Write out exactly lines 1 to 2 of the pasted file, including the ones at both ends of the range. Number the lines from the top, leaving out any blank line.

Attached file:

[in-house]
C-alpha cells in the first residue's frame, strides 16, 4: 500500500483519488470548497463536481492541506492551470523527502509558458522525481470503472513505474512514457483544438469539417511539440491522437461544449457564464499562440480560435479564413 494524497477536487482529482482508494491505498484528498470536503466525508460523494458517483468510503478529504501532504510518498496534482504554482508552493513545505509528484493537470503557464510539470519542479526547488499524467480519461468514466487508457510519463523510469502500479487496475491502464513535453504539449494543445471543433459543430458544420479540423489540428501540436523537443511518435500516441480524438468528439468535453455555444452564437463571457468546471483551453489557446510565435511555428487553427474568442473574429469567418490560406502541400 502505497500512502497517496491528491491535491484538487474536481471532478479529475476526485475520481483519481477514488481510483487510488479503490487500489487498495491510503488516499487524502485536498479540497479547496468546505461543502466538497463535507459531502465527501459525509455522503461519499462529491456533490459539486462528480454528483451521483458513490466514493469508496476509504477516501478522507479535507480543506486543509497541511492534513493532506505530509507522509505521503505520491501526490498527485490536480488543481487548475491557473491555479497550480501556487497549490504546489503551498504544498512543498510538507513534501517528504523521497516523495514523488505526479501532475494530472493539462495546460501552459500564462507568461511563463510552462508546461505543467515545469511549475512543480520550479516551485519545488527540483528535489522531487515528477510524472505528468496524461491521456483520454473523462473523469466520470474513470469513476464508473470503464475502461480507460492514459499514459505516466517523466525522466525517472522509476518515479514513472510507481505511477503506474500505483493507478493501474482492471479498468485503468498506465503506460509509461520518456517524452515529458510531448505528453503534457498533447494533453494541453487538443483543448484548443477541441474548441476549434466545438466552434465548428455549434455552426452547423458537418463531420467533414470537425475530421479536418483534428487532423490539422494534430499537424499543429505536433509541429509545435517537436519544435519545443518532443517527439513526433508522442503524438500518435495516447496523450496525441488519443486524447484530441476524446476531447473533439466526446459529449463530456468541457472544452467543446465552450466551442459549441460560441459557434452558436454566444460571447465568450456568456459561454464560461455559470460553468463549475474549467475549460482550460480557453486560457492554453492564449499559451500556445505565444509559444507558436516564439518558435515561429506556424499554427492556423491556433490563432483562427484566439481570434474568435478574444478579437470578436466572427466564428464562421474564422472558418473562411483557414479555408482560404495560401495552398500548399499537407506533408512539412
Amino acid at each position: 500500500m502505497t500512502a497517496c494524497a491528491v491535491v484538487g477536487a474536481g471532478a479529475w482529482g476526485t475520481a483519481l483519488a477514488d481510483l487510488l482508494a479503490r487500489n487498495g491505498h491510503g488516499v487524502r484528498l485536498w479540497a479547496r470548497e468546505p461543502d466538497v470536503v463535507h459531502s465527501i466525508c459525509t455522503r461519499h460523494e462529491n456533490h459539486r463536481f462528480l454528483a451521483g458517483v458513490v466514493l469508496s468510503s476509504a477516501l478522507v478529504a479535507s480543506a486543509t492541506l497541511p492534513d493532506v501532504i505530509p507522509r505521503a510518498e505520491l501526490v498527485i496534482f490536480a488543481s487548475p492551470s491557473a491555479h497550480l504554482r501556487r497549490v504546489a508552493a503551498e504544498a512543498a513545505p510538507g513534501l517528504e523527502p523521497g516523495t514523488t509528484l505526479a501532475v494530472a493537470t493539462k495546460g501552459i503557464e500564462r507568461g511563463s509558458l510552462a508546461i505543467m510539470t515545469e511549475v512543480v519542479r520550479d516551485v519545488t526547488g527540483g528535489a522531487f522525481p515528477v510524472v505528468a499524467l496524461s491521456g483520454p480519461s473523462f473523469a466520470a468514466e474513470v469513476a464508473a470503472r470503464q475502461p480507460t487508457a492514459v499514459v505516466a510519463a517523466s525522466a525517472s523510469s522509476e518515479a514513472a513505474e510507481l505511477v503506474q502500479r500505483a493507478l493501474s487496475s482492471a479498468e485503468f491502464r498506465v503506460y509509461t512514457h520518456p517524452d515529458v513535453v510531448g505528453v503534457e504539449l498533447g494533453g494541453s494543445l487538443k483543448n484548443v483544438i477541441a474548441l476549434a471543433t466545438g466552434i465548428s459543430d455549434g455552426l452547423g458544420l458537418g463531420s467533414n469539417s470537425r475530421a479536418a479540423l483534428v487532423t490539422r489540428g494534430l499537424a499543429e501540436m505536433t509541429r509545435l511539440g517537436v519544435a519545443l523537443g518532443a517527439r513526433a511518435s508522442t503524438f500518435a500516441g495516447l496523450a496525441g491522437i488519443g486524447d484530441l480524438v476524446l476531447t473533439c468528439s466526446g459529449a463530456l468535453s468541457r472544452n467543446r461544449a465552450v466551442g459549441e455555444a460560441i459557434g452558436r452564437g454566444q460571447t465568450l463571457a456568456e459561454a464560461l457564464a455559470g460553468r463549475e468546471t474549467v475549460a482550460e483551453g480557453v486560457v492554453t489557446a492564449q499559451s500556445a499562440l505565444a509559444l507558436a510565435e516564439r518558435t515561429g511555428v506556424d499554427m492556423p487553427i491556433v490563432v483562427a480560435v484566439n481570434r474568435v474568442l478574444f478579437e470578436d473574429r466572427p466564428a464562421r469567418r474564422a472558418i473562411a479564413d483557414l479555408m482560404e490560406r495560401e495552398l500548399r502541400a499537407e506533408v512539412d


[in-house]
C-alpha cells in the first residue's frame, strides 16, 4: 500500500483519488470548497463536481492541506492551470523527502509558458522525481470503472513505474512514457483544438469539417511539440491522437461544449457564464499562440480560435479564413 494524497477536487482529482482508494491505498484528498470536503466525508460523494458517483468510503478529504501532504510518498496534482504554482508552493513545505509528484493537470503557464510539470519542479526547488499524467480519461468514466487508457510519463523510469502500479487496475491502464513535453504539449494543445471543433459543430458544420479540423489540428501540436523537443511518435500516441480524438468528439468535453455555444452564437463571457468546471483551453489557446510565435511555428487553427474568442473574429469567418490560406502541400 502505497500512502497517496491528491491535491484538487474536481471532478479529475476526485475520481483519481477514488481510483487510488479503490487500489487498495491510503488516499487524502485536498479540497479547496468546505461543502466538497463535507459531502465527501459525509455522503461519499462529491456533490459539486462528480454528483451521483458513490466514493469508496476509504477516501478522507479535507480543506486543509497541511492534513493532506505530509507522509505521503505520491501526490498527485490536480488543481487548475491557473491555479497550480501556487497549490504546489503551498504544498512543498510538507513534501517528504523521497516523495514523488505526479501532475494530472493539462495546460501552459500564462507568461511563463510552462508546461505543467515545469511549475512543480520550479516551485519545488527540483528535489522531487515528477510524472505528468496524461491521456483520454473523462473523469466520470474513470469513476464508473470503464475502461480507460492514459499514459505516466517523466525522466525517472522509476518515479514513472510507481505511477503506474500505483493507478493501474482492471479498468485503468498506465503506460509509461520518456517524452515529458510531448505528453503534457498533447494533453494541453487538443483543448484548443477541441474548441476549434466545438466552434465548428455549434455552426452547423458537418463531420467533414470537425475530421479536418483534428487532423490539422494534430499537424499543429505536433509541429509545435517537436519544435519545443518532443517527439513526433508522442503524438500518435495516447496523450496525441488519443486524447484530441476524446476531447473533439466526446459529449463530456468541457472544452467543446465552450466551442459549441460560441459557434452558436454566444460571447465568450456568456459561454464560461455559470460553468463549475474549467475549460482550460480557453486560457492554453492564449499559451500556445505565444509559444507558436516564439518558435515561429506556424499554427492556423491556433490563432483562427484566439481570434474568435478574444478579437470578436466572427466564428464562421474564422472558418473562411483557414479555408482560404495560401495552398500548399499537407506533408512539412